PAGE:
Who’s in Your Space?
By Susanne Scheppmann

“If any of you lacks wisdom, he should ask God, who gives generously to all without finding fault, and it will be given to him.” James 1:5 (NIV)

Black lingerie barely covered the girl’s petite body. Written in red marker across her stomach were provocative words aimed for seduction. She was thirteen and an active member of her church youth group.

Aghast, I sat silent watching my neighbor’s daughter dance across the computer screen. My neighbor asked, “How did this happen? What is this MySpace?”

Hot angry tears ran down my cheeks. Once again, MySpace.com struck close to home. Just a month before, I had discovered a teenage relative of mine dressed in macabre attire spewing profanities before a camera. Her gothic attire and horrific language went against everything I knew about the one I had affectionately thought of as a “bookworm.”

MySpace.com is one of several websites that promotes social networking. Anyone can setup a profile and say anything about himself or herself. It provides a false sense of anonymity and safety for teens. They can promote themselves as sexy, daring, or rebellious. Really, how many teenagers are going to admit that they’re a bookworm? It’s more fun to become someone they’re not. It can turn out to be a masquerade of self before an audience of millions.

Sexual predators search social networks such as MySpace.com looking for innocent victims who are usually unaware of the danger. When immature and unaware kids foray onto the Internet, doors open for insidious people to come into the space of your home.

So, what can we moms do? We can wise up and go on the offense. Let’s heed the advice found in Proverbs 2:11, “Wise planning will watch over you. Understanding will keep you safe” (NLT).

Know Who’s in Your Space
We need to know who is coming into our homes uninvited. (This can include our kids who may be engaging in online behavior beyond our recognition.) In today’s world of computers, Internet, and cell phones, it is not always easy to know what our children are doing – alone or with friends. Usually, teens are savvy when it comes to the world of electronics, so we need to become proactive in our awareness. As mothers who want to protect our children, we should talk with them about online dangers and take steps to guard against unacceptable Internet activity.

Take Advantage of this Opportunity
Let’s remember the computer is not the enemy. (To me, it is the best thing since the microwave!) The evil that lurks on the Internet comes from the evil one, not the hardware. So, “Be on guard. Stand true to what you believe. Be courageous. Be strong.” (1 Corinthians 16:13, NLT). See this as an opportunity to connect with your children on their own turf. Allow them to discover that you can be fun and interactive, even in their space.

Most importantly, let’s ask for wisdom from our heavenly Father to aid in understanding what’s in our space—our homes.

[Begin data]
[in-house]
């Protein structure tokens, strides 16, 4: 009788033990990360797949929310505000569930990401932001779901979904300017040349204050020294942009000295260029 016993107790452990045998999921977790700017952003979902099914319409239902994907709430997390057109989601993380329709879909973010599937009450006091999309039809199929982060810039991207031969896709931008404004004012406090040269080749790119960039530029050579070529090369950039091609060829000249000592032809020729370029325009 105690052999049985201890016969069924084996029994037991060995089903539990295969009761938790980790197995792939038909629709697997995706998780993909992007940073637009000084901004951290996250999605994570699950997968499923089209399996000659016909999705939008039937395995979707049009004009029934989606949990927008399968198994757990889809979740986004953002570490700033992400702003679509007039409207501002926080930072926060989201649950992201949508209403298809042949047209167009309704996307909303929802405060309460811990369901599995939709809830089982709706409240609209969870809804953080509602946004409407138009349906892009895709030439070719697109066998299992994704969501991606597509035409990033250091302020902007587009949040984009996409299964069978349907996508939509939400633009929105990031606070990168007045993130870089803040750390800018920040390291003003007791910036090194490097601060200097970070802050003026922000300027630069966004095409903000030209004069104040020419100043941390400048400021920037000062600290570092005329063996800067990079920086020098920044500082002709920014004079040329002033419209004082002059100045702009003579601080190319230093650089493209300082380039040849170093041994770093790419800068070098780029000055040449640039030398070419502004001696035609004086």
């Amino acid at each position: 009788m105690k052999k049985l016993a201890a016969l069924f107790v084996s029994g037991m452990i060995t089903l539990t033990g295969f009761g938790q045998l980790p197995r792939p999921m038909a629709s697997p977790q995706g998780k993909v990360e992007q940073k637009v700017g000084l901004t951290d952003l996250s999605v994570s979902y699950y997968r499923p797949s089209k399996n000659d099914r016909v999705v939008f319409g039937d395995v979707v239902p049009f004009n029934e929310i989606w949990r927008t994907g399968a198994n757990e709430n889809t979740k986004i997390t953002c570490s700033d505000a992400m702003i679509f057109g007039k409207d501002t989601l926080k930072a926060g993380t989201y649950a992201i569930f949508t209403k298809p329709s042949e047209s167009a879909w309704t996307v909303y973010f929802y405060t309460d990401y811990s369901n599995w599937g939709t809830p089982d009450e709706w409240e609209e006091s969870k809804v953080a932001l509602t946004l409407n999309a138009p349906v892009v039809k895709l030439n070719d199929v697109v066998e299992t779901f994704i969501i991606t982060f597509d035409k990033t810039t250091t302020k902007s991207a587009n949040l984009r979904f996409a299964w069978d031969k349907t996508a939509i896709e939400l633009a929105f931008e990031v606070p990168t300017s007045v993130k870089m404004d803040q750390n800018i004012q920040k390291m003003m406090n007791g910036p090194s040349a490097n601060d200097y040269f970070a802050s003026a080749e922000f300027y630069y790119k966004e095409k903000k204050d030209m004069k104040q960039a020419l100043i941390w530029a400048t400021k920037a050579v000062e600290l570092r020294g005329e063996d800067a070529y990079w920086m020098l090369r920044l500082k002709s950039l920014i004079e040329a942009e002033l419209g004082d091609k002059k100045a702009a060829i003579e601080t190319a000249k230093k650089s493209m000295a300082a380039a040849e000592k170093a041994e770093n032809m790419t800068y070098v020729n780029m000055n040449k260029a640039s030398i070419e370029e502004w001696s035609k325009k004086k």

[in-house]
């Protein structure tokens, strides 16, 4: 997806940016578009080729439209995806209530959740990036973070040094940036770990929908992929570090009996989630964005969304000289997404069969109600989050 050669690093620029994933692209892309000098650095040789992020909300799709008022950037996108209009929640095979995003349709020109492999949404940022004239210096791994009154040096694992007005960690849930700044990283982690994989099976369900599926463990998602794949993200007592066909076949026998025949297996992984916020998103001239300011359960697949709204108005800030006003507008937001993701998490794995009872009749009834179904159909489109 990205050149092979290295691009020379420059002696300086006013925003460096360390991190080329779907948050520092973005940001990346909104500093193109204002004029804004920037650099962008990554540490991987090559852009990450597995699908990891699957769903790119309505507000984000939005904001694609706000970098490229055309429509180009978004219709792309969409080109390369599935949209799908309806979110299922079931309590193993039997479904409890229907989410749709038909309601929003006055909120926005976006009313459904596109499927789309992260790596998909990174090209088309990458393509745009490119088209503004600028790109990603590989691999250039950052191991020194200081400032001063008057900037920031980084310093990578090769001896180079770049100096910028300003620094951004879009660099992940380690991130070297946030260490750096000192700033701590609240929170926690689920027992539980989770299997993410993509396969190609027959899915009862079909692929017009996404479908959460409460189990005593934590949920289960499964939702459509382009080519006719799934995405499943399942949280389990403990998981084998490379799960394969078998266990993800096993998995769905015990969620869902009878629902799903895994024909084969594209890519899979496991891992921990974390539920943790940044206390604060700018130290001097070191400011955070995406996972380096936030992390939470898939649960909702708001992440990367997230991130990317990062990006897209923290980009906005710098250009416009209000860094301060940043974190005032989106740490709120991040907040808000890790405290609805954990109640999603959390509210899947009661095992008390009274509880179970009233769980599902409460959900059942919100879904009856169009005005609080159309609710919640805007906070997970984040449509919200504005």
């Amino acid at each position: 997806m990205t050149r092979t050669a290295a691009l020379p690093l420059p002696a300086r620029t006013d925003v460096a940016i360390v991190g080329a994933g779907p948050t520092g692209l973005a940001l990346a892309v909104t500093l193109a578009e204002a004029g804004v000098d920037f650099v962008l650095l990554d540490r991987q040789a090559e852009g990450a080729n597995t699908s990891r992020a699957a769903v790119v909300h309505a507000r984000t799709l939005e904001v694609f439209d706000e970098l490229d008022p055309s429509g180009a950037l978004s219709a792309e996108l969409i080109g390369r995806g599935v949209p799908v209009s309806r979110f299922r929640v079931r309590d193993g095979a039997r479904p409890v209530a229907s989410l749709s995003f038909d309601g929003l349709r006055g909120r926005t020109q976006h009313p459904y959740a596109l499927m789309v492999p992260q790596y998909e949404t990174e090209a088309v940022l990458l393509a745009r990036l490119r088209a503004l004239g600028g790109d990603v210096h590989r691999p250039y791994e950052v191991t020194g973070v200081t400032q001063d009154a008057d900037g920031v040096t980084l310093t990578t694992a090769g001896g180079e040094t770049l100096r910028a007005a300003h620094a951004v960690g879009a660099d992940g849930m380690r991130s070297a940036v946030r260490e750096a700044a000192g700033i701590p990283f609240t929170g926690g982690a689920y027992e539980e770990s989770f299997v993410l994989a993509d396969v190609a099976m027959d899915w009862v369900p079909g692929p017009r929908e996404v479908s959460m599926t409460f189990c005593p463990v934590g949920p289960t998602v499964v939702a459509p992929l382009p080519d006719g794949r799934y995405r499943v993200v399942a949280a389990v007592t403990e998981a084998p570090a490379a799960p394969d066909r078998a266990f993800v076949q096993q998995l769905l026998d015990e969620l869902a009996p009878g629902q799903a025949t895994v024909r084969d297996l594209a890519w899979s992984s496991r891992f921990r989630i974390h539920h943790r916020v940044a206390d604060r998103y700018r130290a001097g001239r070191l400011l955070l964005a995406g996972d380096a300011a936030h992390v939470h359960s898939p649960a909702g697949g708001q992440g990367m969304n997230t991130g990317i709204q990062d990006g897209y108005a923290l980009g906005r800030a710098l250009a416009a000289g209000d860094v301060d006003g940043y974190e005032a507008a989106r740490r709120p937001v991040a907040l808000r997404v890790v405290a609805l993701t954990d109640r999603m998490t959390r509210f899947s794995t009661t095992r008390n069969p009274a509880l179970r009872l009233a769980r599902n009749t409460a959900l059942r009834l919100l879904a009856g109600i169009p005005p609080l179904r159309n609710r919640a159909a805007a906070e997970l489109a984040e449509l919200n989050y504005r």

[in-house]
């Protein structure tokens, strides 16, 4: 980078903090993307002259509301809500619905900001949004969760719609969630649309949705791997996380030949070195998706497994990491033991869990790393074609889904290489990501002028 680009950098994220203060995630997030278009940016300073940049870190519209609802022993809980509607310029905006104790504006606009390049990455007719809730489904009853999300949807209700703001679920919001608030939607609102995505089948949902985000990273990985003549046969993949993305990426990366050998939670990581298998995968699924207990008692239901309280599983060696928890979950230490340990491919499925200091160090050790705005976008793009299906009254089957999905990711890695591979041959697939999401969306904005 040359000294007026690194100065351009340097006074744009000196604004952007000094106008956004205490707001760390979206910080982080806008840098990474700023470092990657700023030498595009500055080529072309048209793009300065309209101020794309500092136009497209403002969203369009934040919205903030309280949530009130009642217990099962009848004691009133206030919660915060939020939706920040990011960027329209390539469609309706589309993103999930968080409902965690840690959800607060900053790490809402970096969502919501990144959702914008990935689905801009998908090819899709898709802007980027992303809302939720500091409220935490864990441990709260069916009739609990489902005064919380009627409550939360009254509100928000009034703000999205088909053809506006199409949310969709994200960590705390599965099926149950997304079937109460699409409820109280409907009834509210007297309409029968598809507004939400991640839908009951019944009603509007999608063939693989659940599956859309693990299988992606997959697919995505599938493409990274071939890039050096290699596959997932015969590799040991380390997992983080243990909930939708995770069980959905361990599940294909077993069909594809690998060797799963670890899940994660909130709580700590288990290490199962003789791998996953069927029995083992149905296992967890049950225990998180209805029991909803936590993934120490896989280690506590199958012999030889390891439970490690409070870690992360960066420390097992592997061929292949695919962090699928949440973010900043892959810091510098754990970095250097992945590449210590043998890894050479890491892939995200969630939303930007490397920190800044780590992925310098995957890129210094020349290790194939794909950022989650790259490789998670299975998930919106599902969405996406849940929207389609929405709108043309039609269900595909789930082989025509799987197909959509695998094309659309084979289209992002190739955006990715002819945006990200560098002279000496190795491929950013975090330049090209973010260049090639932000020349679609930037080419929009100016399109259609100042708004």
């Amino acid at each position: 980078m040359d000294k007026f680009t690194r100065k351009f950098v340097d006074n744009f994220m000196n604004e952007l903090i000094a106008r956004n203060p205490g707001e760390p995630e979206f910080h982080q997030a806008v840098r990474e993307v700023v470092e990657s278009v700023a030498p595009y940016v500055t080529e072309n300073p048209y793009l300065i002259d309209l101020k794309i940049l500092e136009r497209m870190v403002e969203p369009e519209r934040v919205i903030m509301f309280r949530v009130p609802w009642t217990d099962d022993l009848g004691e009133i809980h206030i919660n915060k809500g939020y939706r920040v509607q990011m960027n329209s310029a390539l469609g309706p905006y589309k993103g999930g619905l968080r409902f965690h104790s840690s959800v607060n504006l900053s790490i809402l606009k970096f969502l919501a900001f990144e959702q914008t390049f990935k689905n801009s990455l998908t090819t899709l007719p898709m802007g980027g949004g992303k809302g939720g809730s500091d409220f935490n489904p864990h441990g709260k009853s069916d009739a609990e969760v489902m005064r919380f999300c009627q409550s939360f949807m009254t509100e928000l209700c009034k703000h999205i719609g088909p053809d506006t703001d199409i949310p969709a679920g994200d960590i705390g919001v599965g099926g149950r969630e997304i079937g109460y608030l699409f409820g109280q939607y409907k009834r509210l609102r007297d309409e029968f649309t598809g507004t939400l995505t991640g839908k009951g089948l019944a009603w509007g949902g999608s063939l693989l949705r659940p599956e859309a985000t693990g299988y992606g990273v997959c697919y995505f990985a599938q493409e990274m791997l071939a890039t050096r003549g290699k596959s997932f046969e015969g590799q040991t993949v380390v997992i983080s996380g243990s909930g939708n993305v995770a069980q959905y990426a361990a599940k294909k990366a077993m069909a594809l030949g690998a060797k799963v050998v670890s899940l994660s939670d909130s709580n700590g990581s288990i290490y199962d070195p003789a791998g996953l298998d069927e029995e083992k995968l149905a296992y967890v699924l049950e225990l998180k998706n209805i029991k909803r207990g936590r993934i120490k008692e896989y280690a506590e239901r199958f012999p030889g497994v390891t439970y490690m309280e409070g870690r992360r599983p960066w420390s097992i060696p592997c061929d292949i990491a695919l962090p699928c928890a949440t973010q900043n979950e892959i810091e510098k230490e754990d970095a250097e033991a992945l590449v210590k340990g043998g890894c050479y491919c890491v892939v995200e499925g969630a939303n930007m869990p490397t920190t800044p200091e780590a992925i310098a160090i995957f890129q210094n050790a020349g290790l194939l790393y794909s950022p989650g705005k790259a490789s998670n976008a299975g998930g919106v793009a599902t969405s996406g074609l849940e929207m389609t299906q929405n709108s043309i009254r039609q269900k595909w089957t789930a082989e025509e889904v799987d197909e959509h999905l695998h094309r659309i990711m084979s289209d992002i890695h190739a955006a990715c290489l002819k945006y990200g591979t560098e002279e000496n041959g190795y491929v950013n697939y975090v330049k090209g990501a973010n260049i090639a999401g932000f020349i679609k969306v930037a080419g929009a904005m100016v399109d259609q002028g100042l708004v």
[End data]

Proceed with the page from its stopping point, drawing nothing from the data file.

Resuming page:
Lord Jesus, grant me wisdom in raising my children in the age of the Internet. I ask that you give my children wisdom and discernment when they go online. In Your Name, I pray.

Related Resources:

Disconnected: Parenting Teens in a MySpace World, by Chap and Dee Clark

Perplexing Proverbs—A Woman’s Bible Study, by Susanne Scheppmann

Visit Susanne’s Blog

Application Steps:
● Talk with your child/children about the Internet.
● Discuss what may happen if they masquerade as someone they are not.
● Don’t assume your child would not masquerade on the Internet.
● Keep your computers in family rooms. Do not allow your teens to shut themselves up in their
room with a laptop or PC.
● Consider not using wireless networking in your home so you can limit Internet access only to
rooms with family activity.
● Talk openly with your children about social networking sites. Ask to see some of their friends’
sites. If they willingly show you how to log onto a friend’s site, jot down passwords and
usernames. Once you log on, you can hopscotch to other teen profiles.
● Know your kid’s friends and their parents. Make allies with other parents and ask them to
help you with the task of discovering who’s in your computer space.
● Be spiritually aware and on guard. Pray that God will give you wisdom and direction as you
begin to maneuver in the world of teen cyberspace.


Do I know what my child is doing on the Internet?

How can I educate myself on new technology?

Power Verses:

1 Corinthians 16:13, “Be on your guard; stand firm in the faith; be men of courage; be strong.” (NIV)

Proverbs 4:11, “I guide you in the way of wisdom and lead you along straight paths.” (NIV)


Anonymous Anonymous said...

AMEN! This is so timely and well written. I'm not a mother, but I am a teacher to 8-9 years old. I can only WISH that more parents were "on guard" as to what they're children are doing on the internet and even watching. No, the internet is not evil. But, we must be aware of the evils that are more attainable to our children through it.

Anonymous Anonymous said...

This is wonderful advice. However as a wife to a husband that is a Christian yet struggles with sexual addiction, we also needs to talk to our spouses about this for the very same reason - to keep our marriages sacred. Men are so vulnerable visually - simliar to how women can be vulnerable emotionally. We all need to be kept in check when it comes to online communications.

Anonymous Anonymous said...